Adults at least as young as 11 years old improve their estimation accuracy after a period of group discussion, demonstrating collective intelligence, and this study suggests that this mental number scaling may be beneficial in collective decisions.



Looking down on human intelligence

Ian J. Deary's new book is about the biology of individual differences in intelligence. He views psychometrics - the measurement and statistical study of psychological traits, such as intelligence -

Integrating the mind : domain general versus domain specific processes in higher cognition

Roberts, Introduction. Extreme Domain Specificity and Higher Cognition. Roberts, Contextual facilitation methodology as a means of investigating domain specific cognition. Noveck, Mercier, & Van der

Small Group Research

Man’s interest in group phenomena probably goes back as far as recorded history. Certainly, one can trace the roots of issues concerning groups back to the ancient Greek philosophers, to thinkers of

Do Smarter Teams Do Better

This study reports the results of several meta-analyses examining the relationship between four operational definitions of cognitive ability within teams (highest member score, lowest member score,

The "Reading the Mind in the Eyes" Test revised version: a study with normal adults, and adults with Asperger syndrome or high-functioning autism.

The Revised Eyes Test has improved power to detect subtle individual differences in social sensitivity and was inversely correlated with the Autism Spectrum Quotient (the AQ), a measure of autistic traits in adults of normal intelligence.

Validation of the five-factor model of personality across instruments and observers.

Two data sources--self-reports and peer ratings--and two instruments--adjective factors and questionnaire scales--were used to assess the five-factor model of personality, showing substantial cross-observer agreement on all five adjective factors.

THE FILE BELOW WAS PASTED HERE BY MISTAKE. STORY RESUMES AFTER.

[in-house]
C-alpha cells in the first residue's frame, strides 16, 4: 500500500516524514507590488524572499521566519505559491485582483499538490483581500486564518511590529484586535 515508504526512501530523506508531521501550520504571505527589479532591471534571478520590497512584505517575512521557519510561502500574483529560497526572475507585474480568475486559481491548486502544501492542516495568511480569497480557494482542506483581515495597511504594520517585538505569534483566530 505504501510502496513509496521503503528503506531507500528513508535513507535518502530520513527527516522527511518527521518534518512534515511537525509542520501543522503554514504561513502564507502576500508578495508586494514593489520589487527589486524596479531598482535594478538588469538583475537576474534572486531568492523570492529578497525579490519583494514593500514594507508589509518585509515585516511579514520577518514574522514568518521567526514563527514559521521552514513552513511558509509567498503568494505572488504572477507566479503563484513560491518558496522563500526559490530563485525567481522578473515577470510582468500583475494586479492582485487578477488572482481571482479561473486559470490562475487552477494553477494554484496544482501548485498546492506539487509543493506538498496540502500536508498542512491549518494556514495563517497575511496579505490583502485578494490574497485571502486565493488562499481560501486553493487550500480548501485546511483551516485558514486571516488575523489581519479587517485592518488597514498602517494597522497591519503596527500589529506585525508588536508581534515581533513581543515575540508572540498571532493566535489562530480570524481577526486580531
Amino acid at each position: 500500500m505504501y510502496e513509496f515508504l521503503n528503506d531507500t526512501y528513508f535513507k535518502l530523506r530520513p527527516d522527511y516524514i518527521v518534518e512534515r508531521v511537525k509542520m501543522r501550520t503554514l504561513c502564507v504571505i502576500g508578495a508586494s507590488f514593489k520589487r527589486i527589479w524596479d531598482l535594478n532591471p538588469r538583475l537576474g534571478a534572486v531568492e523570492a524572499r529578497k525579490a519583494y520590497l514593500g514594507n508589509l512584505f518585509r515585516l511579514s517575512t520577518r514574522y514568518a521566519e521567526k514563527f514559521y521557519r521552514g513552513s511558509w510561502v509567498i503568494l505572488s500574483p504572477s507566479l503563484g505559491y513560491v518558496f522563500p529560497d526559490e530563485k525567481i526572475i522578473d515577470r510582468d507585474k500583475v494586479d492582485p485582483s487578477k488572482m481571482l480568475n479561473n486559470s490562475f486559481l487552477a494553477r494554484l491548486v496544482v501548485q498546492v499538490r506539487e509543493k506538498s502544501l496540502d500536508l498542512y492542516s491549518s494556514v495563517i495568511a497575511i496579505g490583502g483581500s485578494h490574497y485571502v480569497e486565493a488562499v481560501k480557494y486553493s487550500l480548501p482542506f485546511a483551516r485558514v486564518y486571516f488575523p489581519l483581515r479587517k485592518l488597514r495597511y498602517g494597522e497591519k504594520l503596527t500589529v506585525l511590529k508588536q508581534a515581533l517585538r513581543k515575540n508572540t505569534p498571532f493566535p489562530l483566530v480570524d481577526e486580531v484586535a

Cognitive neuropsychiatry?

  • A. David
  • Psychology
    Psychological Medicine
  • 1993
Cognitive neuropsychology has taken hold for at least two reasons apart from contemporary successes: the rigour of analyses by Shallice (1988), Caramazza (1986) and others, and the philosophical underpinnings articulated by Fodor (1983) in the principle of modularity.

The illusion of conscious will

Wegner (Wegner, D. (2002). The illusion of conscious will. MIT Press) argues that conscious will is an illusion, citing a wide range of empirical evidence. I shall begin by surveying some of his

In Search of Synergy in Small Group Performance

1. Introduction: Mapping the Territory. 2. Tasks: What Groups Do. 3. Idea Generation: Creative Thinking in Groups. 4. Problem Solving: Performing Tasks with Correct Solutions. 5. Judgment Calls:

Honest Signals - How They Shape Our World

In Honest Signals, Sandy Pentland presents the scientific background necessary for understanding this form of communication, applies it to examples of group behavior in real organizations, and shows how by "reading" their social networks the authors can become more successful at pitching an idea, getting a job, or closing a deal.